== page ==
Poster Presentation NZ Association of Plastic Surgeons & NZ Society for Surgery of the Hand

Radiological prevalence of type 1 and type 2 lunates in the asymptomatic population. (1450)

Sam Hamilton 1 , Trudy Hong 1 , James Leong 1
  1. Plastic and Reconstructive Surgery , Monash Health, Melbourne, VIC, Australia


The lunate is the ‘keystone’ of the wrist. In 1993 Viegas et al1 first described two distinct lunate morphologies. Key features of Type 1 are the single distal facet that articulates with the capitate, whereas Type 2 is characterised by two facets articulating the capitate and hamate. Assessment can be completed radiographically or under direct visualization2. MRI has been reported as the most accurate imaging modality for identifying lunate morphology2. Lunate types have an impact on kinematics of the wrist and clinical presentations of wrist pathology3. We aim to establish the radiological prevalence of lunate types.



After ethics approval was obtained (Monash Health Reference RES-21-0000-023L), participants were recruited in a prospective manner. 14 high resolution MRIs of the wrist were completed on asymptomatic participants. Assessment of lunate morphology was completed in the coronal plane. A review of the literature was also completed.



50% of the study population have Type 2 lunates. Type 2 lunates have varied prevalence published in the literature, ranging from 46.2 to 68.2%4.



Coronal MRI has been established as an accurate way to assess lunate types2. Type 2 lunates lend additional stability to the carpus and can help protect against the progression of degenerative lunate pathology. Understanding the underlying anatomy assists with clinical decision making, including suggested operative interventions, and expected outcomes following surgery4.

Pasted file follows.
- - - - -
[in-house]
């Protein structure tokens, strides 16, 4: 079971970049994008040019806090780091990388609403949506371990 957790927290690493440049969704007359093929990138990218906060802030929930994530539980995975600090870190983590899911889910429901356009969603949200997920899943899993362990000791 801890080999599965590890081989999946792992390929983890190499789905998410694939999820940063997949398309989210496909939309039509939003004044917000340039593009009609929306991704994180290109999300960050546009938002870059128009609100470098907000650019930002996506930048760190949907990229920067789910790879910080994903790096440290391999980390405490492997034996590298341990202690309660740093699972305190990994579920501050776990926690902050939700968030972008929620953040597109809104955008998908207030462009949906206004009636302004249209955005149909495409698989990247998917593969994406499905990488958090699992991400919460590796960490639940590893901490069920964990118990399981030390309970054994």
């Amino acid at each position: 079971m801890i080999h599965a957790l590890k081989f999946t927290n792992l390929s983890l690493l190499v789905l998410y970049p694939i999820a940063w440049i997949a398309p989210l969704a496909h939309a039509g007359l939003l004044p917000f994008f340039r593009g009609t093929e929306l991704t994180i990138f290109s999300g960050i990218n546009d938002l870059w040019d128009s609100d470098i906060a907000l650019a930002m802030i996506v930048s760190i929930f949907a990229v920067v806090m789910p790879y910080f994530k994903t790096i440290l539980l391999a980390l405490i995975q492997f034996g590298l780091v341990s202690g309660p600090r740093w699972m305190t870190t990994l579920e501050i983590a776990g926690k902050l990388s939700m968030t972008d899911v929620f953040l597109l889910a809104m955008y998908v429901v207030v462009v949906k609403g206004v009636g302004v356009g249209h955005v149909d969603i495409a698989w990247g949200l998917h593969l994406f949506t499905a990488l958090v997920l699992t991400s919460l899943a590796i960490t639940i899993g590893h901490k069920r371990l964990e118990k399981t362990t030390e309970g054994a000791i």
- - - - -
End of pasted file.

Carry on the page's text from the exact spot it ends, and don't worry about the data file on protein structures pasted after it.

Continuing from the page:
1. Viegas SF, Patterson RM, Hokanson JA, et al. Wrist anatomy: incidence, distribution, and correlation of anatomic variations, tears, and arthrosis. J Hand Surg Am. May 1993;18(3):463-475. doi: 10.1016/0363-5023(93)90094-j.
  2. McLean JM, Bain GI, Watts AC, et al. Imaging recognition of morphological variants at the midcarpal joint. J Hand Surg Am. Jul-Aug 2009;34(6):1044-1055. doi: 10.1016/j.jhsa.2009.03.002.
  3. Pang EQ, Douglass N, Kamal RN. Association of Lunate Morphology With Carpal Instability in Scapholunate Ligament Injury. Hand (N Y). Jul 2018;13(4):418-422. doi: 10.1177/1558944717709073.
  4. Kim BJ, Kovacevic D, Lee YM, et al. The Role of Lunate Morphology on Scapholunate Instability and Fracture Location in Patients Treated for Scaphoid Nonunion. Clinics in orthopedic surgery. 2016; 8(2): 175-80. doi:10.4055/cios.2016.8.2.175
  5. Rhee PC, Jones DB, Moran SL, Shin AY. The effect of lunate morphology in Kienböck disease. J Hand Surg Am. 2015;40(4):738-44. doi: 10.1016/j.jhsa.2014.12.024.